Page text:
An Investigation of Modern Physics by Brian Williams
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  • Understanding Vacuum and Pressure.

    Posted on September 12th, 2010 Brian 116 comments

    Understanding mechanics is nothing to do with mathematics, it is the reality of what is actually happening and why it is happening.

    A vacuum is the complete absence of any gas or any other substance that could exert a pressure. A diamond in a vacuum chamber would not effect the vacuum in any way. Most other substances and gases would. Note: Total absence of pressure has never been achieved.

    Luckily we very rarely have to consider such a tight meaning, because we are usually only considering a partial vacuum and its effects. Note that intergalactic space is not a vacuum, it is just at a much lower pressure than we are used to. If it was a vacuum our atmosphere would disappear like dust up a vacuum cleaner hose.

    Note:- The reason we retain our atmosphere is that although you would expect it to be sucked into the partial vacuum of space, this is balanced by the gravitational force of the Earth acting on the gases forming our atmosphere.

    I have worked on the design of pressure systems operating up to 30.000 pounds per square inch, (including B.O.P s and other oil and gas equipment, to be topical.)  but the problems of designing vacuum systems is a lot more difficult, especially considering we are only dealing with a maximum pressure difference of about 14 pounds per square inch. This indicates that something strange happens at low pressures.


    Very low pressure systems are difficult to make and costly to run. The difficulty is due to the problems of sealing against leaks. Joints that seal perfectly at pressures of 10,000 pounds per square inch may leak like a sieve under very low pressures. Materials of the vessels  themselves will leak under vacuum, meaning that special materials must be used. Even with the best materials there is some leakage, which means that the vacuum pumps must be run continually to sustain any vacuum attained.

    At low pressures, atoms and molecules that retain their stability at normal atmospheric pressure, begin to act oddly. As the pressure reduces they expand. (They are a in compressed state whilst a normal pressure.) This expansion means that the they take up more space in the containing vessel and also weigh less,. (The mass decreases, but please note that the individual atoms/molecules still have the same mass, but there will now be less of them taking up the same space, therefore the weight for each cubic centimetre is less)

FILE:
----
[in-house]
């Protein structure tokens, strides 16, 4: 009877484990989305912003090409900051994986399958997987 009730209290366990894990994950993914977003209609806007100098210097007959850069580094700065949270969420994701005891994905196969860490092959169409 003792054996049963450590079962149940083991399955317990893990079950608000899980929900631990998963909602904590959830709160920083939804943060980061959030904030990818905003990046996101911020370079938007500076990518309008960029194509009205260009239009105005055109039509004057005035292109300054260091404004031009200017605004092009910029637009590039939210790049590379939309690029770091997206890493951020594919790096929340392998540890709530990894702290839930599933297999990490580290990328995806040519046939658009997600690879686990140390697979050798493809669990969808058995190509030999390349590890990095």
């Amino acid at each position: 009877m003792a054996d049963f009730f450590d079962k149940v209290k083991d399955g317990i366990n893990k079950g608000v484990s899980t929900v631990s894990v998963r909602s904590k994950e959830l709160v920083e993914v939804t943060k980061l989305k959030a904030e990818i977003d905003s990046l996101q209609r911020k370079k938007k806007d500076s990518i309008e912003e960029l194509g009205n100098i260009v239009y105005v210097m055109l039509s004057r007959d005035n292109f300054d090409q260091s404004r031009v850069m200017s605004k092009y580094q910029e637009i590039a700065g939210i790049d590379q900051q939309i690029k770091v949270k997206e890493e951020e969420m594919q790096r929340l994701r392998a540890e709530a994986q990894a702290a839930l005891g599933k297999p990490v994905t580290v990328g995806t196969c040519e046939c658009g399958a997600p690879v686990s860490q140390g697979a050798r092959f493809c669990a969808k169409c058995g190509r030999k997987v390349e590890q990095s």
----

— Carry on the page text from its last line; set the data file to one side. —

Note:- Removing the atoms/molecules is rather like removing a flock of sheep from a field. Initially you have no difficulty removing large groups of them, but as the numbers reduce you have difficulty in rounding up the few remaining ones.

    Why does a partial vacuum work better than pressure in certain cases?

    Normally you are taught that a suction pump operates due to the pressure difference, and that by removing the pressure on the suction side, the the atmospheric pressure forces the gas or liquid to move. In general, this is a working principle that includes most normal situations.

    However, consider a pipe with a suction pump at one end, the other end lying in a tank of sludge. When you switch on the pump the partial vacuum at the pump end allows the liquid at that end to expand and become lighter, making it easier to move and it will start to move through the pump. This expansion of the fluid will in itself cause some of the fluid to pass through the pump.

    The expansion effect will pass back through the pipe until the effect of the reduced pressure reaches the sludge tank, when atmospheric pressure takes over. Even if you close off the pipe at the sludge tank end, the liquid expansion will still continue until you stop the pump.

    This is why, when attempting to unblock the sink, it is the upstroke that finally clears the blockage, the expansion of the water molecules effectively breaking up the blockage. The downwards pressure of the plunger in most cases applying far more force on the blockage than the differential pressure set up by suction, but in most cases without shifting it.

    Another apparently strange thing is that a car tyre with 30 psi pressure in it will stay up for years  (Mine don,t). However, if you place it in a vacuum chamber at (say) 8psi absolute, it will leak. This not due to the increased pressure difference, (cars tyres can take a considerably higher pressure than that without leaking) but due to the atom/molecule changes under low pressures.

    Note:- To be effective suction pumps should be of the positive displacement type. Vacuum cleaners, water pumps etcetera. are only capable of creating a relatively small vacuum effect.  A sink plunger creates a far more effective vacuum.
    A problem with many pumping systems which use non-positive displacement pumps is cavitation, which has the same cause, creating vapour or gas within the pump, which ceases to run correctly or even not work at all.

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    The old washing machines that used a central paddle arrangement that moved one way and then the other way, depended on vacuum for their cleaning efficiency. When the paddles reversed direction a partial vacuum was created which sucked water through the washing. Later washing machines are unable to do this and although the wet washing gets moved about, only a very small amount of water actually passes through the washing. Unfortunately the old system generally required top loading which is difficult to fit in modern kitchens.

    Also read Dinosurs and the Expanding Earth – 2 -The Earth Mechanics

    Author – Brian Williams